All posts tagged: humility

The Mass: Heart of the Church and Academia

One of the best expressions of “Catholic community” in Higher Education is the academic colloquium. Only recently, Pope Francis reminded a gathering of Italian teachers that a commitment to free association was a way of fostering “an open outlook towards the social and cultural horizon.”[1] Such opportunities for shared exploration of ideas are welcome reminders of the Church’s longstanding engagement with the cultural challenges encountered in the mission to evangelize. It could be argued that such events risk presenting an elitist face to both the world and the wider Church. At their best, however, they offer multiple opportunities for fruitful dialogue on how to address the challenges of relativism and materialism, which, according to Pope Benedict XVI, make up a contemporary “educational emergency.”[2] I had the privilege of recently organising one such colloquium at the University of Glasgow (founded in 1451 by Pope Nicholas V). Catholicism, Culture, Education (the title of the Colloquium) was an opportunity for an international audience of Catholic educators (mainly in third-level institutions) to share thoughts on how to energise their …

The Saint for a Troubled Church

With so many issues troubling the Church and world at large, it can often be a difficult to get a grasp on these problems and identify practical solutions. But there is a Saint who faced similar challenges in his own time who can help us realize the grace and peace that God has given us. Saint Bonaventure joined the Franciscan order and was an academic by training, but he was also a great preacher and confessor. Recognized as a man of wisdom and talent, at the age of 36, he was elevated to the post of Minister General of the Order, a position he held for nearly 17 years, before being named Cardinal. One of the Doctors of the Church, Bonaventure is an remarkable spiritual master and theologian, but also a fantastic administrator and leader, who can help us chart a path that both clings to the Gospel ideals of Jesus, but also recognizes the importance of moving in the direction of the current times of the world. He is a great exemplar for us …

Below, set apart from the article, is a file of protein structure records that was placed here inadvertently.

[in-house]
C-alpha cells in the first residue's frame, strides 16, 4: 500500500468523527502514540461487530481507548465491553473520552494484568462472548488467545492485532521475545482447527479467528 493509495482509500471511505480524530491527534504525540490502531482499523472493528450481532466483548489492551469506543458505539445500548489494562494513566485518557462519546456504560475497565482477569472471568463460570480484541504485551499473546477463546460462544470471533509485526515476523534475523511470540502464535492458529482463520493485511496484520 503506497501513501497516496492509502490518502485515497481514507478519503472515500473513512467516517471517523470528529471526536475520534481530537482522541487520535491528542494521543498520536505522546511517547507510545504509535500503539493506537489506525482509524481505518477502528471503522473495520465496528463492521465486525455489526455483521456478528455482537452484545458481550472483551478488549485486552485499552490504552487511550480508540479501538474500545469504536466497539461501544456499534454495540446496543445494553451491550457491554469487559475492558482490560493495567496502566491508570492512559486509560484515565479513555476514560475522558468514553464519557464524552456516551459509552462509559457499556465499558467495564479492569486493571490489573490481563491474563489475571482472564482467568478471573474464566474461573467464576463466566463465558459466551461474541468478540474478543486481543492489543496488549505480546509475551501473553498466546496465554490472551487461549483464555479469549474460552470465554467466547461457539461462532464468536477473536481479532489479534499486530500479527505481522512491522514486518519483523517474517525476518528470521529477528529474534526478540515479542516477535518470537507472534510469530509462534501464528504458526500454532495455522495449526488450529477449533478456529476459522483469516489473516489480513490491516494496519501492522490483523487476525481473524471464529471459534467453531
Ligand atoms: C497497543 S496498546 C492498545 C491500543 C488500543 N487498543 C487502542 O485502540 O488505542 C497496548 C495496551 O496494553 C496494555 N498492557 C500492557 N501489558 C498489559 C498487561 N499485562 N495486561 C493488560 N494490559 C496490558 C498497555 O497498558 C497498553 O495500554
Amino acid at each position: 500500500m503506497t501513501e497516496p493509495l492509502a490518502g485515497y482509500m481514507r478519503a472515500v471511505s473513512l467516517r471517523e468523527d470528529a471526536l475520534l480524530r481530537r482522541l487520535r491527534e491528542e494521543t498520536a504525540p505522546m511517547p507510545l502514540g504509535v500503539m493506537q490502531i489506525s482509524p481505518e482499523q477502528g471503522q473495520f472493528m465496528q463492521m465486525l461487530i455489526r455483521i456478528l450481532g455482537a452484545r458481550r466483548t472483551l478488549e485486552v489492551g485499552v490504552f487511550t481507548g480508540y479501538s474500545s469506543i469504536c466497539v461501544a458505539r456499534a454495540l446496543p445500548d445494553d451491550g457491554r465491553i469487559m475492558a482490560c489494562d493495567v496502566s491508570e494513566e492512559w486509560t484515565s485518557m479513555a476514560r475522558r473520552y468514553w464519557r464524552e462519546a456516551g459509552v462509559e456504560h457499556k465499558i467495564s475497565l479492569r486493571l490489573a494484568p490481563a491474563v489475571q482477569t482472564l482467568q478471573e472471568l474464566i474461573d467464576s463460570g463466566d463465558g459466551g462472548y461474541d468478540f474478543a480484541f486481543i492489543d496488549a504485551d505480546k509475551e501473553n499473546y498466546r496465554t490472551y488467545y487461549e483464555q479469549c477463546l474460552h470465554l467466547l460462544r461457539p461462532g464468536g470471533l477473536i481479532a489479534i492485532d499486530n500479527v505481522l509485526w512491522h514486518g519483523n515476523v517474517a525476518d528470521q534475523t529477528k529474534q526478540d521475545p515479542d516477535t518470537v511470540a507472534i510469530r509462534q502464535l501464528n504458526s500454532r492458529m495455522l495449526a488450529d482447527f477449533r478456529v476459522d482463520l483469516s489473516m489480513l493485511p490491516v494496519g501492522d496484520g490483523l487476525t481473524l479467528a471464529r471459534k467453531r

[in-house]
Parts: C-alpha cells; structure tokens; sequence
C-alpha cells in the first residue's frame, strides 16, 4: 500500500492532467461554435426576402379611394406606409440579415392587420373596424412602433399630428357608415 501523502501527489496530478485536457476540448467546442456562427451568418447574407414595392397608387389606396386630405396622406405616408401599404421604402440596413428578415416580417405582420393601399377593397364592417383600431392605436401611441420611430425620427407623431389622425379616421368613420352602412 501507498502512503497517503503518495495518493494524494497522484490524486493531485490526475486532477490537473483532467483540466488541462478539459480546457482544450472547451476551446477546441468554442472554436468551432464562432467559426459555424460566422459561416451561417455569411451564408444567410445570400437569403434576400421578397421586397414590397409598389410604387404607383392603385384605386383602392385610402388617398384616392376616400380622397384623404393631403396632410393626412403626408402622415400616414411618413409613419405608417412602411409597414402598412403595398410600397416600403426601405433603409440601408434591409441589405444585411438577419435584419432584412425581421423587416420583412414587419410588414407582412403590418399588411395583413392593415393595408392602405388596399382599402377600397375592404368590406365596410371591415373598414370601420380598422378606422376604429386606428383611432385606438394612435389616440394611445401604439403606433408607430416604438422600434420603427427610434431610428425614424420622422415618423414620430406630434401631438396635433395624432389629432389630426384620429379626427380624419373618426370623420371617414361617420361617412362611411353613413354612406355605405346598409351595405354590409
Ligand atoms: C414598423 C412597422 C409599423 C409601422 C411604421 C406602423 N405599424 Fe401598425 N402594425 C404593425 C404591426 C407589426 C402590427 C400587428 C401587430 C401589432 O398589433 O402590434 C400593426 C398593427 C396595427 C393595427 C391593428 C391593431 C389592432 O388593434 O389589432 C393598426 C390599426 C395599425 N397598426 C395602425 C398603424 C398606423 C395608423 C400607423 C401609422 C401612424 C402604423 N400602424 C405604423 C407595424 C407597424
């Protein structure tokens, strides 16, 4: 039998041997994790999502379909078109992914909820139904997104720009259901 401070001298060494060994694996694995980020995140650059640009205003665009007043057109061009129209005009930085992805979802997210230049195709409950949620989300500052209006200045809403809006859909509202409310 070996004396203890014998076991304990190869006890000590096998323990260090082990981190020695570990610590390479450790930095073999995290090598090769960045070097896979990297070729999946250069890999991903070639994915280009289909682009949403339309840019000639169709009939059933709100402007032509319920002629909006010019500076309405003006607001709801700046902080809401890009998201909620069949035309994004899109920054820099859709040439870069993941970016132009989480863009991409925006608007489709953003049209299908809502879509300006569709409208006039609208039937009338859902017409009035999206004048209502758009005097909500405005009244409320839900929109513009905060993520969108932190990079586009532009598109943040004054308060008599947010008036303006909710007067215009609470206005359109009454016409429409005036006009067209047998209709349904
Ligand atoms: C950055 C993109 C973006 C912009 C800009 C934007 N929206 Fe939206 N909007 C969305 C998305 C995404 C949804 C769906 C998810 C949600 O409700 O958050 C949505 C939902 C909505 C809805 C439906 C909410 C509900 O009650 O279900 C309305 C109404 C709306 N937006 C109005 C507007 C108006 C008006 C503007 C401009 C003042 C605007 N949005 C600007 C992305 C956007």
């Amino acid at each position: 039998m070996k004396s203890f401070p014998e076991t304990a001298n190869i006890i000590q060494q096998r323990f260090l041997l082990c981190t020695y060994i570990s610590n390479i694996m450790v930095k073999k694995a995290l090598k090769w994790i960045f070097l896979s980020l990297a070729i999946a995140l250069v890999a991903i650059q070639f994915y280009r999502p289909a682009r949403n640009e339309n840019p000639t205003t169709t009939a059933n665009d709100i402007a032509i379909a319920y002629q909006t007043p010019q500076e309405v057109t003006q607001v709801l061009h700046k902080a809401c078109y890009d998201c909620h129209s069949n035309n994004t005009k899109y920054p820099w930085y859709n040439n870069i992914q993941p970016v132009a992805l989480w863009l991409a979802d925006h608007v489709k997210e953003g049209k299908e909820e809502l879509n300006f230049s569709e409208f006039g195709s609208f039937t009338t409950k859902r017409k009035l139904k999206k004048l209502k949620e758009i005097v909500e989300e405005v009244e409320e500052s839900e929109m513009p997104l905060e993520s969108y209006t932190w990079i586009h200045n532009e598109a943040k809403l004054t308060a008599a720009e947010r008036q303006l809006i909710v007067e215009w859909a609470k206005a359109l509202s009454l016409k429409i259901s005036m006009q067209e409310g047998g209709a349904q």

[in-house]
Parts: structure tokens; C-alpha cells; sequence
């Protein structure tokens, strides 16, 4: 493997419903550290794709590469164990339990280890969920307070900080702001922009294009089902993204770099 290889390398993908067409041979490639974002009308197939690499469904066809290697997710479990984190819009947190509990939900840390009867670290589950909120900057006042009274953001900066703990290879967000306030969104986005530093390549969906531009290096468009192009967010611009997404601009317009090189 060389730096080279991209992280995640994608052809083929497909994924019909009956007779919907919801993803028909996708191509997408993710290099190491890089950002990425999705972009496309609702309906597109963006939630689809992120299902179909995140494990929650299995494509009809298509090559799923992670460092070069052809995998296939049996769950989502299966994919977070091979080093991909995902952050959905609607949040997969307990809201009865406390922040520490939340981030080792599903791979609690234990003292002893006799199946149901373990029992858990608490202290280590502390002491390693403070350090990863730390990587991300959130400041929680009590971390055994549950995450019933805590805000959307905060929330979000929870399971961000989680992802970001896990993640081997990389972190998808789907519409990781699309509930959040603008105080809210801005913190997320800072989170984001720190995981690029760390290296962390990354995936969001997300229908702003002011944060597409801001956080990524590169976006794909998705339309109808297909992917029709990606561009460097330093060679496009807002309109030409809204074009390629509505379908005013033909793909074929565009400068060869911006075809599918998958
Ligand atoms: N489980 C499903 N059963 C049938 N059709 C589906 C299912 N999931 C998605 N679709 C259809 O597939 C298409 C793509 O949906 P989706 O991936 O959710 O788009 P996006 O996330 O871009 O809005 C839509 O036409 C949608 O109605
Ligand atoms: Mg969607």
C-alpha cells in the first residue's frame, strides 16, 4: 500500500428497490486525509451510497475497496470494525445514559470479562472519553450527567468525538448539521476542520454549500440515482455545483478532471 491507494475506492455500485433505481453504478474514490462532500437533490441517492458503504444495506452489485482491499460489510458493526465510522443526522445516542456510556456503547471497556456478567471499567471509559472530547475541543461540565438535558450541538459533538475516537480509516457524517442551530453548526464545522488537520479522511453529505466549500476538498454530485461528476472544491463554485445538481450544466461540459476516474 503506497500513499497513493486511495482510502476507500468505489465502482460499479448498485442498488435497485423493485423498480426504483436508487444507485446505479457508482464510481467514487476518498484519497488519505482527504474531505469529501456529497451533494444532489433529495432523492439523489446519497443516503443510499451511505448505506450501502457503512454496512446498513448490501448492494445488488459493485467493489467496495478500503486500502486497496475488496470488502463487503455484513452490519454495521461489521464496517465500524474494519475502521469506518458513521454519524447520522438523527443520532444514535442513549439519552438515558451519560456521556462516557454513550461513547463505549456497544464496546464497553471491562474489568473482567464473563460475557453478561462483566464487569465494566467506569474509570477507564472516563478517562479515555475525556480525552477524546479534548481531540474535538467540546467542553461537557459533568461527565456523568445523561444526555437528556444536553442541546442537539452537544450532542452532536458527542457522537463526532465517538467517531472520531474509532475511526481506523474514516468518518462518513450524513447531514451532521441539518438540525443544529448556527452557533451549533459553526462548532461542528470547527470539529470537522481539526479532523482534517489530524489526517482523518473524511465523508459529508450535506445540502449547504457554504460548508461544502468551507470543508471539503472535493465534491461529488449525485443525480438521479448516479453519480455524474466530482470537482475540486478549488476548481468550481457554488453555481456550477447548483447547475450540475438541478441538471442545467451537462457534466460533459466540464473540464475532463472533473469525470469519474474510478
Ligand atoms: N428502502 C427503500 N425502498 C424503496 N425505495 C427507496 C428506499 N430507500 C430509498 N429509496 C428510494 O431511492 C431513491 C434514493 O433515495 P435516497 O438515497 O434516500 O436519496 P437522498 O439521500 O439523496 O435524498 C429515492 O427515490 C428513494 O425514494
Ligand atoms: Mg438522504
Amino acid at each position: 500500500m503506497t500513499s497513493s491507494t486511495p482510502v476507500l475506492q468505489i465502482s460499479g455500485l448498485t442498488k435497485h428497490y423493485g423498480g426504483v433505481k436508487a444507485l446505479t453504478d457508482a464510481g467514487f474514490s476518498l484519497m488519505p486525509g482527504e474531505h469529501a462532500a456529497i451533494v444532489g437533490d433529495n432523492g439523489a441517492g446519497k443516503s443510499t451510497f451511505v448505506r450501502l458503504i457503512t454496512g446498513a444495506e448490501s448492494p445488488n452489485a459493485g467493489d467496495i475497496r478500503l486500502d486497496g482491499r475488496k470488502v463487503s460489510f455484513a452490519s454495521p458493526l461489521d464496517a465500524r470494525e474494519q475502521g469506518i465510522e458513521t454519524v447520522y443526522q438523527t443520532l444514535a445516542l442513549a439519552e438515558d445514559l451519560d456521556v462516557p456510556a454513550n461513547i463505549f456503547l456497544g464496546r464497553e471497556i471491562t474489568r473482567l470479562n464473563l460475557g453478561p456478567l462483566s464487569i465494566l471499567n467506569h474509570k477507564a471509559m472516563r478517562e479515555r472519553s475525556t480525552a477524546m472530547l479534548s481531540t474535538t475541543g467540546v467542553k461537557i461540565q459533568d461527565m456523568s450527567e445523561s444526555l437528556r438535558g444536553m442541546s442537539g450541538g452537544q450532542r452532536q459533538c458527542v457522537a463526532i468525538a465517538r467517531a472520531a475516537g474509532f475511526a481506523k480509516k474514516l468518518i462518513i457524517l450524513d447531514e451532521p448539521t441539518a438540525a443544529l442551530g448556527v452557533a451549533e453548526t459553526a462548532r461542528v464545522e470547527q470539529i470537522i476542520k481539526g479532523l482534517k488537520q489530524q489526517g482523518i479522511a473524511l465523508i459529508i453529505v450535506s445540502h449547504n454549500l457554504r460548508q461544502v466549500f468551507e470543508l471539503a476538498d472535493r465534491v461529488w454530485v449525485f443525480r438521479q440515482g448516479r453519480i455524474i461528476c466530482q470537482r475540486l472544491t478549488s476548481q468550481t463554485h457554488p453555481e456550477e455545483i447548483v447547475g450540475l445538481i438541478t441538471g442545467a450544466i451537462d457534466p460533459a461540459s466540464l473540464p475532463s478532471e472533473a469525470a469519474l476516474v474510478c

The Perfect Family Is an Idol

It’s 10 o’clock at night, the kids are asleep, and my husband and I are in the midst of a massive fight that has somehow spilled out of our house and into the backyard. We’re yelling at each other, words born of anger, each of us too hurt and ashamed to back down. And like the majority of our worst fights, I don’t even remember what started it, I just remember how awful it felt. My husband and I own a small business, and at the time we were working long hours, often late into the night, and we were having cash flow issues, which is a polite way of saying that we were out of cash. We also have little kids, so we were probably sleep deprived. Obviously, we’d had a bad day. None of this justifies our behavior, it just gives it context. We’re sinners with an anger problem. And while I don’t remember what started our fight, I do remember what stopped it. We live next to an old apartment building, and …

Ambitious in Humility